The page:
Telehealth and the Future of Healthcare

As Washington continues to war over “Repeal and Replace” of the Affordable Care Act, one thing is certain: the need for affordable and accessible healthcare that is patient-centered and personalized. Millions of women, senior citizens, employees and independent business professionals will be affected by the expected changes to Obamacare, including, but not limited to, reduced health benefits and preventative services, discontinued subsidies, and rollback of Medicaid.

Waiting for sweeping government changes is not the solution, and development of innovative health solutions have already been underway. There’s no question that the future of healthcare is digital, where individuals are equipped to self diagnose, doctor communication is remote and timely, medication is on-demand, and data is empowering prevention, drug discovery and development. Concern and curiosity motivated me to explore our current healthcare progress and available solutions.

Remote care delivery will evolve to become the first point of contact for everything healthcare

 

There have been a number of telehealth startups that have entered the space in the last ten years, spanning doctor discovery and scheduling, remote care delivery, prescription management, patient monitoring and education, and more. However, remote care delivery proves to be a unique entry point with strong network effects that will enable it to quickly scale and evolve to offer services and products across the healthcare space.

Copyright© 2014 Motivation Science Inc.
Copyright© 2014 Motivation Science Inc.

While the barriers to entry are low, new entrants’ will face a difficult and costly uphill battle as they attempt to bring on high quality providers onto their platforms, and compete to secure employers and health plan contracts in advance of leaders like Teladoc, MDLive, American Well and Doctor on Demand, who are already expending significant costs to capture market share of these customers. A robust salesforce and brand awareness are key to penetration, but also not effective without offering ease of product implementation & interoperability, billing & claim filing, and regulatory compliance (HIPAA, NCQA). The strategy to secure employers and health plan contracts is an attempt to capture mass membership quickly and establish high switching costs as many self-insured employers (ASO) and insurers may only adopt one telehealth platform; according to a 2016 analysis released by the Congressional Budget Office, ~155 million Americans have employer-based health insurance coverage.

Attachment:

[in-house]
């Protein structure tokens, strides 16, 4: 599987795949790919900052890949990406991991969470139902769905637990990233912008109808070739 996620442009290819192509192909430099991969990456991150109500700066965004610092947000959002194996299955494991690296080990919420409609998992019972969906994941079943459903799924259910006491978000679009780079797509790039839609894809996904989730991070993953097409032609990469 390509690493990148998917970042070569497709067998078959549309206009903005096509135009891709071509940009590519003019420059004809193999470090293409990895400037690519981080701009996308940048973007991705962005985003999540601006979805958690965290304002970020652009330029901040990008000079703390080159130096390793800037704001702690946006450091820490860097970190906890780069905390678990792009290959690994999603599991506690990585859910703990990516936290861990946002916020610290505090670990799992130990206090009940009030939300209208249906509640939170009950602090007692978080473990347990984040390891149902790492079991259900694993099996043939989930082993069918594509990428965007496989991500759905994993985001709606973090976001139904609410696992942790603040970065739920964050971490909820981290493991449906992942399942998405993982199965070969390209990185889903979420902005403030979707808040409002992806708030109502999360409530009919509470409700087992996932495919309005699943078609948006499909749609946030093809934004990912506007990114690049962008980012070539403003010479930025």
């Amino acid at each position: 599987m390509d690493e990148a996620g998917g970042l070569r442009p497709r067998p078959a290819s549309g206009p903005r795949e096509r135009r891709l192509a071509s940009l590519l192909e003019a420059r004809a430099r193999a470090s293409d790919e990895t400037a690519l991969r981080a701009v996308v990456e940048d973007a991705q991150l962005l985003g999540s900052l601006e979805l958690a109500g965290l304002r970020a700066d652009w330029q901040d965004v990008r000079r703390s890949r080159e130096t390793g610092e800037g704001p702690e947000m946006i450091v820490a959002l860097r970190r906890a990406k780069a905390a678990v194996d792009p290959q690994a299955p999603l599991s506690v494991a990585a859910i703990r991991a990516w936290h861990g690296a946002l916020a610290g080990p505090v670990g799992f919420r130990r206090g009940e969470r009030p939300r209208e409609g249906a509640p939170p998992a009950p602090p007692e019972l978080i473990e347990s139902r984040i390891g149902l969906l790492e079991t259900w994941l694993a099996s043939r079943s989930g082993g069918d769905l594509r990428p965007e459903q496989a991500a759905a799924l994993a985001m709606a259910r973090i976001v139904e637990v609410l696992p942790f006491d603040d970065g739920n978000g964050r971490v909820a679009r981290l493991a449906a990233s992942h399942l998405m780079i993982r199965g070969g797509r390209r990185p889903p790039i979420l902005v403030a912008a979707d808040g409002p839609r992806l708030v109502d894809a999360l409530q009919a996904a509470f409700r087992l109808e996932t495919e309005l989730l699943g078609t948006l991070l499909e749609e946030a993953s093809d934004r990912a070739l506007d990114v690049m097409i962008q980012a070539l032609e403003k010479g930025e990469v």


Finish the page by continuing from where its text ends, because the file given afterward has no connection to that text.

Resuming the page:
However, there is room for certain specialist-focused telehealth startups, such as Spruce, who is primarily focused on the dermatology market, which remains untapped by incumbents and accounts for >5% of annual visits, or 56 million visits. This type of specialist visit is recurring and typically costs higher (up to 3x – 4x the cost of a primary care visit).

The existing focus among players remains client growth, but the future indicator of market dominance will be member conversion and [recurring] utilization to drive PMPM, visit fees and secure client relationships. Achieving these future indicators will rely on management, business models, consumer-centered & mobile-optimized products, and seamless integration of concentric mergers.

Why now? – Political

This future of healthcare has been accelerated because of easing regulation on telemedicine definition, reimbursements and coverage. Already in 32 states and the District of Columbia there are parity laws that require private insurers to cover telemedicine visits the same way they cover in-person encounters, and in 49 states and District of Columbia reimbursements are now provided for video visits in Medicaid fee-for-service programs.

Additionally, more states have removed the requirement for a tele-presenter to be present during a virtual consultation. Finally, 18 states have enacted laws to join the Interstate Medical Licensure Compact, which will begin to grant crossborder licenses.

Why now? – Social

Easing regulation complements today’s consumer needs. Consumers no longer want to pay high costs for healthcare and are looking for more personalized care at a time when many of the other decisions they make on a daily basis have been empowered with technology and made more affordable, accessible and personalized (i.e. food, wealth management, online streaming, transportation, travel, shopping). Early direct-to-consumer fitness trackers and health apps invited consumers to increasingly value and invest in their health, and track their own progress and symptoms.